Every now and then you come across a book that treats you different from the rest, and is that difference that drags you to that special (and familiar) area you enter when reading words that remind you how wonderful, enjoyable and enlightening Literature can be. Among Strange Victims is one of those rare and yet familiar books. Saldaña París delivers a sardonic and incredibly funny polyphonic story in which characters -captive in tedious and meaningless urban lives- start suddenly facing rather bizarre situations. Hypnosis sessions inducted with tequila mixed in mystical teen’s urine, unintentional marriages and virtuous chickens take the existentialism crisis into a whole new and hilarious level. Bolaño’s punchy prose and Houllebecq’s acid criticism turn out to be the ideal travel companions during this trip.
Park trailer tenants blowing all their food stamp allowance in one lobster meal, urban guardians that preach the benefit of school to youngsters while rolling joints in their shared rooms, nurses addicted to painkillers with licenses revoked but still caring for others, and the people that make a nice living thanks to all that. These are the characters you’ll find in Evicted, a gruesome portrait of poverty in America which helps understand that homelessness, as most things related to our society, is more complex and related to us than we think. The poverty, the system that allows and perpetuates it and the market and opportunities around all this mess, is what Matthew Desmond masterfully depicts in one of the toughest and most pertinent journalism books I’ve read in years. Because more often than you think, there is only a back surgery procedure between you and that guy by the traffic light.
Spain, a country that has gone under different and turbulent periods during the last century, always have suffered to take itself seriously and claim its position in the European scenario. The last part of this complicated puzzle was placed after the big 2008 economical crash, where Spain, one of the most inflated real estate market in the world, collapsed in a recession without precedents in recent history. Chirbes captures some of the subtle human reasons and consequences of this new episode of Spain´s struggle to conciliate past, present and future, with characters that are both victims and perpetrators of this sordid scenario. On the Shore is considered one of the best Spanish literary works of the last decade.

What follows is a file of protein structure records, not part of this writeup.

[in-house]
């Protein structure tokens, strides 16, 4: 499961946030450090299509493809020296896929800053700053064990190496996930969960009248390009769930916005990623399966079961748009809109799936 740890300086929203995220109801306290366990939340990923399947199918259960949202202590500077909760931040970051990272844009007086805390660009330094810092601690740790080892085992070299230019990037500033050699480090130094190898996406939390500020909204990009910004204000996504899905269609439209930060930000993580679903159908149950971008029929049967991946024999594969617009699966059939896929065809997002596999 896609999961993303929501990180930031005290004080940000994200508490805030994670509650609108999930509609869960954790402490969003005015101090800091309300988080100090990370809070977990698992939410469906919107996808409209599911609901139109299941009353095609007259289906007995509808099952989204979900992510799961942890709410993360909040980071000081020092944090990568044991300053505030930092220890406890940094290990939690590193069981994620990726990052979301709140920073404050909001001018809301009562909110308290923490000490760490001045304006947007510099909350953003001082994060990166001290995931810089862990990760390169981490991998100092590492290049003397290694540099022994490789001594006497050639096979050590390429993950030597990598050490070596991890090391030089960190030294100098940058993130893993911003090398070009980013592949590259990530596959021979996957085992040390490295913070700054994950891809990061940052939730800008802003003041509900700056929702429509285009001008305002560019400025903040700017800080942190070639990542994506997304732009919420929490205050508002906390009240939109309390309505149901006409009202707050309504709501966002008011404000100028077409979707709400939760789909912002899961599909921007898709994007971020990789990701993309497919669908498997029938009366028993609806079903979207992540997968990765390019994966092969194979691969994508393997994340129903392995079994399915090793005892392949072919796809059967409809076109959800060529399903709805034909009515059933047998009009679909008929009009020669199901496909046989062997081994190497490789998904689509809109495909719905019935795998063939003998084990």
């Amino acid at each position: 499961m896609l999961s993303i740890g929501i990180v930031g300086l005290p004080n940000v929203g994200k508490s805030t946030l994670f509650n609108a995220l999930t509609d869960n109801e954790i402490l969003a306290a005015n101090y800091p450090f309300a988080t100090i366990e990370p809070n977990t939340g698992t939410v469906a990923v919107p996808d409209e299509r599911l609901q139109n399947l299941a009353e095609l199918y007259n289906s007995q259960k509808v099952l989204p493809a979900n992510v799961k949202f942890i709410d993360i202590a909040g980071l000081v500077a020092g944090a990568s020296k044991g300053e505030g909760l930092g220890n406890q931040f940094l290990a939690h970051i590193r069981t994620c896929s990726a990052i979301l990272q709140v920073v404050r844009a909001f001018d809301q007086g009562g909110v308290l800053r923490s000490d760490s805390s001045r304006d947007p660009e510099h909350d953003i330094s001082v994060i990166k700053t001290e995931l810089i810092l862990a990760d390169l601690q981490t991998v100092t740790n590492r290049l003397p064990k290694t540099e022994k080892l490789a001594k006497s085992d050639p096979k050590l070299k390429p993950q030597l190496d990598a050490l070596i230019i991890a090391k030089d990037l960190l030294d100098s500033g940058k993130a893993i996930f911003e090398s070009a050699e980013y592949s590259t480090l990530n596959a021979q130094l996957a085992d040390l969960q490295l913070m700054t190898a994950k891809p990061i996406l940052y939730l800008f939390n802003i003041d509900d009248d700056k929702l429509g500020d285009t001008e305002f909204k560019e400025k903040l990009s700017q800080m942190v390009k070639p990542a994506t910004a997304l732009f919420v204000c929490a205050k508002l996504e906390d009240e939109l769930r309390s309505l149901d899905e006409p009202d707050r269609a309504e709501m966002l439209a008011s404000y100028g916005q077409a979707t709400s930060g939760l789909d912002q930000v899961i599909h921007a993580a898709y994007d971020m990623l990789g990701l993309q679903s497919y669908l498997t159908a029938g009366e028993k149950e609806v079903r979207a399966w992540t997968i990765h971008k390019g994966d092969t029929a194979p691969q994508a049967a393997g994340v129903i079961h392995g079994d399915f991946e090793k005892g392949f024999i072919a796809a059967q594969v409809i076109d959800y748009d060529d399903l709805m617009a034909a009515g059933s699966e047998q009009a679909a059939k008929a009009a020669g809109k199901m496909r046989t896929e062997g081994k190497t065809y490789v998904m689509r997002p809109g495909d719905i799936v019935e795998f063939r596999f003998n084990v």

“I was raped when I was six years old. I got confined in a psychiatric hospital. I was a drug addict and an alcoholic. I tried to commit suicide five times. I lost my child custody. But I am not going to talk about that. I am going to talk about music. Because Bach saved my life. And I love to be alive.”
Submission, Houellebecq´s most controversial novel so far, satirical and incredibly funny, envisions the 2022 France presidential elections led by the Muslim party, a probably unlikely but possible scenario. His main character, Francois, an intellectual Sorbonne lecturer with a sophisticated food taste, lascivious sexual inclinations and high drinking needs, witnesses how our venerated western society adapts to the drastic cultural switch. During the inconceivable process, he´ll start wondering whether we all prefer to offer submission in the end -despite our values and intellectual decisions, or maybe western culture is simply doomed anyway.
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